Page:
It is therefore important to point out a risk that is always present in the obedience of faith: that of continuing to rely on one’s own strengths or despairing of one’s limitations. It is a risk that John, significantly, does not take! John was humanly gifted from all points of view: extraordinary physical vigour, excellent memory, the makings of a leader and a contagious gaze. Yet he himself recognised that the mission was a call to the impossible. Fr. Bozzolo explains well: “It is not on the level of natural aptitudes that the demand for the impossible is played out here… Beyond this frontier, the region of the impossible opens up, which is, however, biblically, the space for God to act.”
3. The intelligence of faith
We were saying: obedience sharpens intelligence. It is guaranteed, because it comes from above and compensates the inadequacy/impossibility of the one called with an offer of present and future light that makes the shares of obscurity sustainable. But, precisely, this guarantee is ensured by obedience: the mission, however arduous and obscure it may appear, must be carried out in order to be understood. This is the character of injunction that every vocation carries with it.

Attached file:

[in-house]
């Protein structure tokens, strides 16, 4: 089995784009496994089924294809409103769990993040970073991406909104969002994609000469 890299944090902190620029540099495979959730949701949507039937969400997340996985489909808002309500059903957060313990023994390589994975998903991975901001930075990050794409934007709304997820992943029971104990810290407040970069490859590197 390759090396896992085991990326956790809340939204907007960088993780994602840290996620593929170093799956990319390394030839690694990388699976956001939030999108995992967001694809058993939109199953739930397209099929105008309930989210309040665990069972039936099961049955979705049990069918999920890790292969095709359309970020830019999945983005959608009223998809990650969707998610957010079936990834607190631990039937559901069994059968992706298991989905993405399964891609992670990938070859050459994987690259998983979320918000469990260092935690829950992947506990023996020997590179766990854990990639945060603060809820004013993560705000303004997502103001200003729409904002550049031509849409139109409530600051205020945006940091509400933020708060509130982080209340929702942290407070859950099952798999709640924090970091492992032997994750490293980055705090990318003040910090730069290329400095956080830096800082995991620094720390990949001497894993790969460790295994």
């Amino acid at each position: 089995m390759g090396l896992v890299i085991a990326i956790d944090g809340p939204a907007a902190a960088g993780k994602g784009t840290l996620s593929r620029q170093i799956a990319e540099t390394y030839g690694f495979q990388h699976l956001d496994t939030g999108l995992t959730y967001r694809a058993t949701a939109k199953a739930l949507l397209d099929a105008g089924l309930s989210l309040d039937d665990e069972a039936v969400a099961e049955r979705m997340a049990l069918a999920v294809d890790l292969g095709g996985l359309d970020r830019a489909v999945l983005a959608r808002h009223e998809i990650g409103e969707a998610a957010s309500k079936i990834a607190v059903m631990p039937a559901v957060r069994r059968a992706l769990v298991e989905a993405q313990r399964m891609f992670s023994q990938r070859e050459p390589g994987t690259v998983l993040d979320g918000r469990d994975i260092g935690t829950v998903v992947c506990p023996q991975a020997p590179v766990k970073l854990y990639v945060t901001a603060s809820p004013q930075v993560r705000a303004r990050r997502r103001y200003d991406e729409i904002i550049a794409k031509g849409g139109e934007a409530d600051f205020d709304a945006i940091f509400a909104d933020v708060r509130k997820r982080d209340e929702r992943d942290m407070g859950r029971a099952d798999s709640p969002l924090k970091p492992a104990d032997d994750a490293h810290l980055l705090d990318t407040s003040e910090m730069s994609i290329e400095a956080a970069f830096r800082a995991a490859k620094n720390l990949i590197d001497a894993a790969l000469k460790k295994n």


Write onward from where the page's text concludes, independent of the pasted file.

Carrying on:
It is not surprising, then, that in the dream, the dialectic of possible and impossible is intertwined with that of clarity and obscurity. In the dream, in fact, the confusion of John’s soul contrasts with the luminous face of the Lord; the face so luminous that John is unable to sustain his gaze. It is a dialectic, typical of the great callings, particularly present in the lives of mystics, and it is the experience of a tenebrous light and a luminous darkness: it says that however great the knowledge of God, His mystery is even deeper. The basis of this paradoxical experience lies in the two faces of the Paschal Mystery, which is always cross and joy, the raising of Jesus to the Cross and the raising of Jesus to Glory. In the fourth Gospel, John uses only one word for both elevations: “when I am lifted up from the earth, I will draw everyone to myself” (John 12: 35).